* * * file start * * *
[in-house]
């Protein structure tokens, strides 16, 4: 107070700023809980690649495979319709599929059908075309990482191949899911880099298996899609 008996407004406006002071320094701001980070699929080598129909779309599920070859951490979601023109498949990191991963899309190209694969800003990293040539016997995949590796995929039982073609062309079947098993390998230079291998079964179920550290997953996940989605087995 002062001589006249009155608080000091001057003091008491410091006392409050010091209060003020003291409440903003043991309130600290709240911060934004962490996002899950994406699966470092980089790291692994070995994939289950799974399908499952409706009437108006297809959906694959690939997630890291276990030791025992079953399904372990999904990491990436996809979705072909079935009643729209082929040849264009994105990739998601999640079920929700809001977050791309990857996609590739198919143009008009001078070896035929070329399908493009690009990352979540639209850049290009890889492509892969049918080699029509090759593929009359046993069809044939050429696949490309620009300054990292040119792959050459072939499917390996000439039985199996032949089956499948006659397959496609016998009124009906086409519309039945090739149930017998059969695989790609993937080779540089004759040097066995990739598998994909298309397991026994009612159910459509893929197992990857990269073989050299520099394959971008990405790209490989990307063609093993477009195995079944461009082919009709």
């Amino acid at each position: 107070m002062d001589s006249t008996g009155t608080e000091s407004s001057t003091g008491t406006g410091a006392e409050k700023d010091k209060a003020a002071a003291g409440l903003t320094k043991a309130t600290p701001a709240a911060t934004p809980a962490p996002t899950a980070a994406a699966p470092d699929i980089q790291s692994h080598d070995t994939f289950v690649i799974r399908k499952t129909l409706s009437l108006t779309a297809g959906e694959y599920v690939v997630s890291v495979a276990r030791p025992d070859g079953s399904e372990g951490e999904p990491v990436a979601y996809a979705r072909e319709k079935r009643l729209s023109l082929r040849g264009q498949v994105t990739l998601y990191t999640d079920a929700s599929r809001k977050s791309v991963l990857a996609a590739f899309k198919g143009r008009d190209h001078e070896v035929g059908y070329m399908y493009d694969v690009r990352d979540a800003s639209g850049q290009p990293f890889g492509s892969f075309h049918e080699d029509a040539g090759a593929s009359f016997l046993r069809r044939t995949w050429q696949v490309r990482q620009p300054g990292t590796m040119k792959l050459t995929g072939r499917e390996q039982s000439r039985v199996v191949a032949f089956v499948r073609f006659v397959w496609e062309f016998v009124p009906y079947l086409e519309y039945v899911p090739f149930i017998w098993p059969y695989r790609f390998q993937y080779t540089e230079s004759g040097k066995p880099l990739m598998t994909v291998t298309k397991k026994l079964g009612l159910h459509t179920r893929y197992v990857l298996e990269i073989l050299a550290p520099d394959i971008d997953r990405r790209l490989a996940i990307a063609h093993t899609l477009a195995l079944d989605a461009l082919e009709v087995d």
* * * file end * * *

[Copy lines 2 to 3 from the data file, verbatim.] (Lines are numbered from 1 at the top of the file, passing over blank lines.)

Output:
């Protein structure tokens, strides 16, 4: 107070700023809980690649495979319709599929059908075309990482191949899911880099298996899609 008996407004406006002071320094701001980070699929080598129909779309599920070859951490979601023109498949990191991963899309190209694969800003990293040539016997995949590796995929039982073609062309079947098993390998230079291998079964179920550290997953996940989605087995 002062001589006249009155608080000091001057003091008491410091006392409050010091209060003020003291409440903003043991309130600290709240911060934004962490996002899950994406699966470092980089790291692994070995994939289950799974399908499952409706009437108006297809959906694959690939997630890291276990030791025992079953399904372990999904990491990436996809979705072909079935009643729209082929040849264009994105990739998601999640079920929700809001977050791309990857996609590739198919143009008009001078070896035929070329399908493009690009990352979540639209850049290009890889492509892969049918080699029509090759593929009359046993069809044939050429696949490309620009300054990292040119792959050459072939499917390996000439039985199996032949089956499948006659397959496609016998009124009906086409519309039945090739149930017998059969695989790609993937080779540089004759040097066995990739598998994909298309397991026994009612159910459509893929197992990857990269073989050299520099394959971008990405790209490989990307063609093993477009195995079944461009082919009709």
């Amino acid at each position: 107070m002062d001589s006249t008996g009155t608080e000091s407004s001057t003091g008491t406006g410091a006392e409050k700023d010091k209060a003020a002071a003291g409440l903003t320094k043991a309130t600290p701001a709240a911060t934004p809980a962490p996002t899950a980070a994406a699966p470092d699929i980089q790291s692994h080598d070995t994939f289950v690649i799974r399908k499952t129909l409706s009437l108006t779309a297809g959906e694959y599920v690939v997630s890291v495979a276990r030791p025992d070859g079953s399904e372990g951490e999904p990491v990436a979601y996809a979705r072909e319709k079935r009643l729209s023109l082929r040849g264009q498949v994105t990739l998601y990191t999640d079920a929700s599929r809001k977050s791309v991963l990857a996609a590739f899309k198919g143009r008009d190209h001078e070896v035929g059908y070329m399908y493009d694969v690009r990352d979540a800003s639209g850049q290009p990293f890889g492509s892969f075309h049918e080699d029509a040539g090759a593929s009359f016997l046993r069809r044939t995949w050429q696949v490309r990482q620009p300054g990292t590796m040119k792959l050459t995929g072939r499917e390996q039982s000439r039985v199996v191949a032949f089956v499948r073609f006659v397959w496609e062309f016998v009124p009906y079947l086409e519309y039945v899911p090739f149930i017998w098993p059969y695989r790609f390998q993937y080779t540089e230079s004759g040097k066995p880099l990739m598998t994909v291998t298309k397991k026994l079964g009612l159910h459509t179920r893929y197992v990857l298996e990269i073989l050299a550290p520099d394959i971008d997953r990405r790209l490989a996940i990307a063609h093993t899609l477009a195995l079944d989605a461009l082919e009709v087995d």